... Por su parte, A. rochei, la cachorreta alicorta, ha sido colectada junto con su congénere, en febrero y comienzos de marzo, cuando la surgencia costera samaria está en su pico más elevado (Bernal y Zea, 2000). Vale la pena tener en cuenta que de pocas localidades aisladas en el Atlántico hay registros de ambas especies; por ejemplo, Edwards (1990) las lista para la isla de Santa Helena en el Atlántico central. Un camino de investigación interesante sería la comparación detallada de las poblaciones atlánticas de A. rochei, incluyendo al menos material de EE. ...
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The marine environment of the Santa Marta region (Colombian Caribbean) is unique in many ways. The coexistence there of both species of Auxis is herewith reported and discussed. Auxis thazard, the frigate tuna or frigate mackerel, has been reported several times from Santa Marta; however, the occurrence of A. rochei, the bullet tuna or bullet mackerel, is reported for the first time. Some inter and intraspecific differences are discussed; fishery aspects are commented as well.
... Profundidad: 60 a 600 m (Edwards, 1990). ...
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Between October and August 1999 five cruises were made on board of R/V Ancón, across the Colombian Caribbean slope, from Punta Estrella (Guajira), near the Venezuelan border, to Cabo Tiburón (Chocó), near the Panamá border. Eighty trawls were made between 200 and 500 m depth with a semi-balloon net. Twelve new records of fishes for the Colombian Caribbean in the orders Beryciformes, Zeiformes, Perciformes and Tetraodontiformes were collected. Plectranthias garrupellus (Serranidae), Benthodesmus tenuis and B. simonyi (Trichiuridae) are new records for the Caribbean; Diplospinnus multistriatus (family Gempylidae) is a new record for the southern Caribbean.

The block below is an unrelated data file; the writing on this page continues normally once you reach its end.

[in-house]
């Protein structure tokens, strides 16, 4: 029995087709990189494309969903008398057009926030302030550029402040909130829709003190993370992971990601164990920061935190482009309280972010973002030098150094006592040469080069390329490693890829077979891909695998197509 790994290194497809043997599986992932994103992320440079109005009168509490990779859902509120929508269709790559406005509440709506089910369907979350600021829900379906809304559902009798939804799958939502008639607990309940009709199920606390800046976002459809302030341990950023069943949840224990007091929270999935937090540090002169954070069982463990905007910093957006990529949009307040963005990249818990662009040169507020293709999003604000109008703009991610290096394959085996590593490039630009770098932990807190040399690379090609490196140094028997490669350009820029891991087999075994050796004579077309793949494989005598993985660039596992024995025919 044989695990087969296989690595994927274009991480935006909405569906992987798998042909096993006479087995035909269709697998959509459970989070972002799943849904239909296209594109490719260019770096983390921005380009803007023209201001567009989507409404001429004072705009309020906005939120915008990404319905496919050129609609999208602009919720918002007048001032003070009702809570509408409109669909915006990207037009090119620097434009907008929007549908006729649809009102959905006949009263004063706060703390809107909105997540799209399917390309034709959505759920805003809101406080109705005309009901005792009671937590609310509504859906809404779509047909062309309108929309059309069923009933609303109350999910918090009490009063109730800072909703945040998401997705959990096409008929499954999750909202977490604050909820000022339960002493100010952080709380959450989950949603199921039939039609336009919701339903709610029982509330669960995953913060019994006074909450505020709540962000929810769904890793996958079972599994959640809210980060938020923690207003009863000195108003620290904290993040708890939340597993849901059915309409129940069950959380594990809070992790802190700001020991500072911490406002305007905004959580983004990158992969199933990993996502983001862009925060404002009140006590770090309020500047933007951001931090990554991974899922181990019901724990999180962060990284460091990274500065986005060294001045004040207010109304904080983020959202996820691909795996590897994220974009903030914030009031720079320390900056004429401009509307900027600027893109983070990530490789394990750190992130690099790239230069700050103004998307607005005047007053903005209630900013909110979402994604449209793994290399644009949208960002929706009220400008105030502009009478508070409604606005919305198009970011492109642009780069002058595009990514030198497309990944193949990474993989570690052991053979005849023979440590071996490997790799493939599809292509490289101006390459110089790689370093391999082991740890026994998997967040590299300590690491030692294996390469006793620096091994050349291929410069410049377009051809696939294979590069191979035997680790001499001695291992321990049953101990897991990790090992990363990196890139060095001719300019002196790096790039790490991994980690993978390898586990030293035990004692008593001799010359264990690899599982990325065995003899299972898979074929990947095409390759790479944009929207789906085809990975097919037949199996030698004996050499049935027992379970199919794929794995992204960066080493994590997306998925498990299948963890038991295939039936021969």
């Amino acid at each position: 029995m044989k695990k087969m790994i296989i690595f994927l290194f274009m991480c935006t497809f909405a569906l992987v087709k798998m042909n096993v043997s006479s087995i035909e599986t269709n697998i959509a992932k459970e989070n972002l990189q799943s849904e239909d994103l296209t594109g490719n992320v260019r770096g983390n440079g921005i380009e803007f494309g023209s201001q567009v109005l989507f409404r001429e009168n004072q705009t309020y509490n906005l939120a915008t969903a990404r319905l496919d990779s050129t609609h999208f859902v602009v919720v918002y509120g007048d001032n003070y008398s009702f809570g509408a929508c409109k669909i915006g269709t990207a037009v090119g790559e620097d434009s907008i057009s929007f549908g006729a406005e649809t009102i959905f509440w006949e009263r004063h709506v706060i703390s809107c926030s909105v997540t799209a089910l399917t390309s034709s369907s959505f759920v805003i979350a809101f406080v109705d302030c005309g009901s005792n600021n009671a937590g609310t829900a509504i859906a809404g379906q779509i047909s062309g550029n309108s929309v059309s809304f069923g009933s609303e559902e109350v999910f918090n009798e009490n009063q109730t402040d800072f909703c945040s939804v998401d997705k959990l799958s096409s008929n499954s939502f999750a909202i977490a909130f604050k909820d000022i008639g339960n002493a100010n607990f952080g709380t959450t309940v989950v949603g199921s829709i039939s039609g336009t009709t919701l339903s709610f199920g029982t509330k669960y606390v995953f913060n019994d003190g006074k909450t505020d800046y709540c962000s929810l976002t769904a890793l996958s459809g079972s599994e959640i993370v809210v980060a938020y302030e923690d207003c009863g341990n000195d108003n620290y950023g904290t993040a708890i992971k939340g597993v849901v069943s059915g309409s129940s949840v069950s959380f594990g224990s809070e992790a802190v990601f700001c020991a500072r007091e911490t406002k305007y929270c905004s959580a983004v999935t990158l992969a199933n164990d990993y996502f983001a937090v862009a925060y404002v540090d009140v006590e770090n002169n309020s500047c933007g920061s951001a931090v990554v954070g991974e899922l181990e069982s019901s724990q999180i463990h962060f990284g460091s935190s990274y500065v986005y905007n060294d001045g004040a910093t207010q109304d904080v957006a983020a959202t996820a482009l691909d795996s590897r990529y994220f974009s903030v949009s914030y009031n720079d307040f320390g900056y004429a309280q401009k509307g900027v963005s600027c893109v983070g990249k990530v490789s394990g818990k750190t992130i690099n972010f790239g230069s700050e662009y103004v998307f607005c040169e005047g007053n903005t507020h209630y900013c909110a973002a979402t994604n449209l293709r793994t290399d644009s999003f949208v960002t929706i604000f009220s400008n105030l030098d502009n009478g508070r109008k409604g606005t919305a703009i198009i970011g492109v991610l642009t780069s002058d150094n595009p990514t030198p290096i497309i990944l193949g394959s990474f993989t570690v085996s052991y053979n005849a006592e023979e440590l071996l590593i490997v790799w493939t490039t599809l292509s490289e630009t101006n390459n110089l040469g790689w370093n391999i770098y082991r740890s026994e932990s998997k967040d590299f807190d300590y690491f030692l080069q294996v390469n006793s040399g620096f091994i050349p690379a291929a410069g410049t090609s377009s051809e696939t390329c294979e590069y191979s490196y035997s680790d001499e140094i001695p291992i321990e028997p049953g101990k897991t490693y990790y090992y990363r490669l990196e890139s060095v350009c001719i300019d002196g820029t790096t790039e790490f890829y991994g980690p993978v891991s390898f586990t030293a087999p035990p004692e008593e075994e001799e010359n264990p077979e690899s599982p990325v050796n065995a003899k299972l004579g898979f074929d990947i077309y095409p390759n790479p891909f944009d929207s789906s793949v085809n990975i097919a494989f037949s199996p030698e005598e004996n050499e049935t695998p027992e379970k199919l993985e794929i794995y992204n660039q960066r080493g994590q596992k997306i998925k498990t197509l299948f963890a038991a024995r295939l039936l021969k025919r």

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Data from 369 sightings of mobulid rays from St Helena Island, Cardno and Bonaparte seamounts in the South Atlantic are summarised. 50 % (183) of sightings were observed from a boat, 48 % (176) of sightings were encountered in water, of which 95 % (168) were whilst actively scuba diving. 2 % (10) of mobulid ray sightings were observed from land. Sightings data indicate that the Chilean devil ray Mobula tarapacana (Philippi, 1892) is a frequent visitor to St Helena and is present all year. We document the first photographic evidence of the presence of oceanic manta, Mobula birostris (Walbaum, 1792) at St Helena. Two solitary individuals were photographed off the north coast of St Helena in June 2018. These sightings confirm previous unverified reports on the species occurrence and extend the known distribution range of M. birostris in the open South Atlantic Ocean to 16°S.
Article